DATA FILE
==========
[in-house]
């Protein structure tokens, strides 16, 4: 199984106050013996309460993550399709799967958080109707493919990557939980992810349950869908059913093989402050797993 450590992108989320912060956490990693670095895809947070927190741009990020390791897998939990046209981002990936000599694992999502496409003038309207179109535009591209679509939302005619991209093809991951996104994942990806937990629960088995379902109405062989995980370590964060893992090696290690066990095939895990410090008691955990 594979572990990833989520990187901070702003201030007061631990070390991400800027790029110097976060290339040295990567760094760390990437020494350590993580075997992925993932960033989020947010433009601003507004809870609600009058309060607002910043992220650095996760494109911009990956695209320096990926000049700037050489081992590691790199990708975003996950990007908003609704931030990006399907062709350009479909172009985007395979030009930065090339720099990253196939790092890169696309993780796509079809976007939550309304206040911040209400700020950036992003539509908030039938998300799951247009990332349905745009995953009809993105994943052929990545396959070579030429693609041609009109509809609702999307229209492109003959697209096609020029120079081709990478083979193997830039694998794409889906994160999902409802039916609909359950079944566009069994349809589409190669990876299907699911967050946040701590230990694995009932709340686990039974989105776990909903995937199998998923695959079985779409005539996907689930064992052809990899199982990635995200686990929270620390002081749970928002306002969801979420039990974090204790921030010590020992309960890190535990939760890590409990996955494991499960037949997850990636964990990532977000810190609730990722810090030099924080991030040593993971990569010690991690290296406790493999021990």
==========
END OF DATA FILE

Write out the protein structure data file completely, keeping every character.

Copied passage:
[in-house]
């Protein structure tokens, strides 16, 4: 199984106050013996309460993550399709799967958080109707493919990557939980992810349950869908059913093989402050797993 450590992108989320912060956490990693670095895809947070927190741009990020390791897998939990046209981002990936000599694992999502496409003038309207179109535009591209679509939302005619991209093809991951996104994942990806937990629960088995379902109405062989995980370590964060893992090696290690066990095939895990410090008691955990 594979572990990833989520990187901070702003201030007061631990070390991400800027790029110097976060290339040295990567760094760390990437020494350590993580075997992925993932960033989020947010433009601003507004809870609600009058309060607002910043992220650095996760494109911009990956695209320096990926000049700037050489081992590691790199990708975003996950990007908003609704931030990006399907062709350009479909172009985007395979030009930065090339720099990253196939790092890169696309993780796509079809976007939550309304206040911040209400700020950036992003539509908030039938998300799951247009990332349905745009995953009809993105994943052929990545396959070579030429693609041609009109509809609702999307229209492109003959697209096609020029120079081709990478083979193997830039694998794409889906994160999902409802039916609909359950079944566009069994349809589409190669990876299907699911967050946040701590230990694995009932709340686990039974989105776990909903995937199998998923695959079985779409005539996907689930064992052809990899199982990635995200686990929270620390002081749970928002306002969801979420039990974090204790921030010590020992309960890190535990939760890590409990996955494991499960037949997850990636964990990532977000810190609730990722810090030099924080991030040593993971990569010690991690290296406790493999021990």